The European Green Deal must not be forgotten as we battle Covid-19.
Benoît Clocheret, CEO of Artelia, and incoming President of EFCA, considers the dual challenges – and opportunities – created by the European Green Deal and the coronavirus crisis for the Engineering Sector.
As if one planet-transforming challenge wasn’t enough. Covid-19 has not only posed an immense, unprecedented threat to our way of life; it has usurped Climate Change as the most immediate emergency for the world to tackle.
Just as the European Green Deal is laid out, with its considerable ambition, vast budgetary implications and mixed response from ‘too much’ to ‘too little’….the pandemic we have often been warned about but always hoped to avoid, has given us other things to think about – with more immediate concerns for matters of life and death.
But for Benoît Clocheret the impact of Covid-19 on the European Green Deal is double-edged.
“Yes, it worries me because in times of uncertainty, where short-term issues overwhelm long-term initiatives there is always the possibility of diverging away from the mission. This pandemic is a global challenge, and without philosophising too much, we are seeing it as a result of the world going a little sideways. And climate change is also a result of some excess in the world. So in both cases we need to transition to a more sustainable future,” he says.
“There may be some adjustment in the way we are spending our money now, but we are still talking about our future and in prioritising different projects we can still incorporate the question: ‘How Green Is That’….or maybe better to say ‘How Sustainable Is That’?
He goes further to see areas where the coronavirus is accelerating our move to a more sustainable world.
“Look at digitalisation. It enables us to do more things with social distance. We are all stuck at home. There is a renewed spotlight on communications, and of course on teleworking, working from home. That’s an important step in building resistance to pandemics. There has also been a sizeable fall in CO2 emissions; teleworking was close to zero before Covid-19 and there will be some long-term changes here.”
The sustainability dividend, if it can be called that, could go further still, Clocheret believes.
“There is an opportunity for bringing back some of the industries which have been de-localised over the years. Everything which is essential for life, like the food industry, what we are eating, drinking, the pharmaceuticals we need for our good health and survival.”
These are issues, which tie in very naturally to the ambitions of the European Green Deal. And almost all the priority areas require the direct involvement of the engineering sector.
“Look at the main areas: Building Renovation, the Circular Economy, Zero Pollution, Energy, Mobility…they all start with the need to design the infrastructure. This is our daily life and provides many opportunities for our trade; a lot of responsibilities too,” he adds.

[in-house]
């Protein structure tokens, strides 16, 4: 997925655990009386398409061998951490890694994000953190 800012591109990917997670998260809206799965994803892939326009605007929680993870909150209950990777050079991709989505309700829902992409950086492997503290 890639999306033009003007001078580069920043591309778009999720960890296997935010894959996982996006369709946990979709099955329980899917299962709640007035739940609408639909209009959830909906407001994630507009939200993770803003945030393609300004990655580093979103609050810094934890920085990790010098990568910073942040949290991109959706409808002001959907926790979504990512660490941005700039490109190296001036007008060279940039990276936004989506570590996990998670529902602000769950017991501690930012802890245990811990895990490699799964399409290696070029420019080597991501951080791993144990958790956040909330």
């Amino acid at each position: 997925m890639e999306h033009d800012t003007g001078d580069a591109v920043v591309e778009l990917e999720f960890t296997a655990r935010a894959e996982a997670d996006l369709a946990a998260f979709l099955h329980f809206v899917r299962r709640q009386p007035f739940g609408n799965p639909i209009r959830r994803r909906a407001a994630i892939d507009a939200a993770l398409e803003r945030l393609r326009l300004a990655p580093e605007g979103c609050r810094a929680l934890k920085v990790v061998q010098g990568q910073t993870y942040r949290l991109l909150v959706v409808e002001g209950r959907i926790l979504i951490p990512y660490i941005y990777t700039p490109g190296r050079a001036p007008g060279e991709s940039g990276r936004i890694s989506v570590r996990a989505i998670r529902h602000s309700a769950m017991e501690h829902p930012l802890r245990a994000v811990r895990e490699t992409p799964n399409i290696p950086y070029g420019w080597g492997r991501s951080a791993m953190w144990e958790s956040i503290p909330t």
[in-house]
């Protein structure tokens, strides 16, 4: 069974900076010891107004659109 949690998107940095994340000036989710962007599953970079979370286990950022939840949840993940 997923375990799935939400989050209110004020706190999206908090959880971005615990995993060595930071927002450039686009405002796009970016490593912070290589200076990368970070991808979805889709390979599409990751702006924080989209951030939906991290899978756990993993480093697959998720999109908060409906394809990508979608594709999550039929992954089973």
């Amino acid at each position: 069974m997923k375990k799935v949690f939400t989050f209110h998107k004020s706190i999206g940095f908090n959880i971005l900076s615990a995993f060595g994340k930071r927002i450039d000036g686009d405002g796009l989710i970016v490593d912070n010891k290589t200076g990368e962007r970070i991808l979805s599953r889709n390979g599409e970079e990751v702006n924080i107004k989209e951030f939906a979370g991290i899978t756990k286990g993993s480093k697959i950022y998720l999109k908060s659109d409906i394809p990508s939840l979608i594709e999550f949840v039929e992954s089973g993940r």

“We need to be as smart and as clever as we have ever been, and in a time of financial constraint.”
To that end, Benoît issues a reminder of the importance for clients to recognise the need to take lifecycle costs into account, of recognising the engineering industry as one you need to invest in to save money ten-fold further down the line.
It is a critical Green Deal message, which he believes is increasingly being heard.
‘More and more projects are being procured with a view to improving energy performance. More than a hundred schools in Paris are being improved, for example, their buildings renovated, with this in mind. The target is for 35-40% reductions in energy consumption.’
Aiming for net zero
Other examples show governments enacting legislation to promote the Circular Economy, allowing district heating to be driven by using garbage for energy. These national legislative changes are critical, he argues, in addressing the European Green Deal goals.
“Engineering companies, which are upstream in this value chain, have a major role to play. Spearheading the spread of best practice.”
Which is why he urges government, local and national, not to stop the procurement process at this time of Covid-19 crisis.
“We are at the first step of this value chain, and if it stops with us, it stops for the whole of the construction industry. So for its own tenders, and as an influencer, the EU must encourage all countries to keep the process going; it has already fallen 40-50%.”
As for the industry itself, Benoît believes it has never been so well placed to take on the challenge of the EU’s targets, pointing to net zero emissions by 2050.
“We are ready. We are excited by that because our industry in Europe is one of the very best. Demanding targets serve to raise the bar for us and that’s what helps people to give the best of themselves, to be more creative and innovative.”
And he believes this is changing mindsets about value versus cost, especially where climate change objectives are concerned. And while the EU has rarely, if ever, found itself facing so many challenges, Benoît believes the engineering and construction sector is in the right place both to take on the challenges, but also to make the most of the opportunities.
“What we want to do is help the European Union to be first in class.”
The European Federation of Engineering Consultancy Associations (EFCA) has member associations in 24 countries, and is the sole European federation representing the engineering and related services industry, which employs one million staff, the majority of whom are highly skilled in a breadth of disciplines.
European Engineering consultancies provide €150 billion engineering consulting services per year for about €1,300 billion investments in buildings, infrastructure and industrial complexes. EFCA represents FIDIC in Europe. www.efcanet.org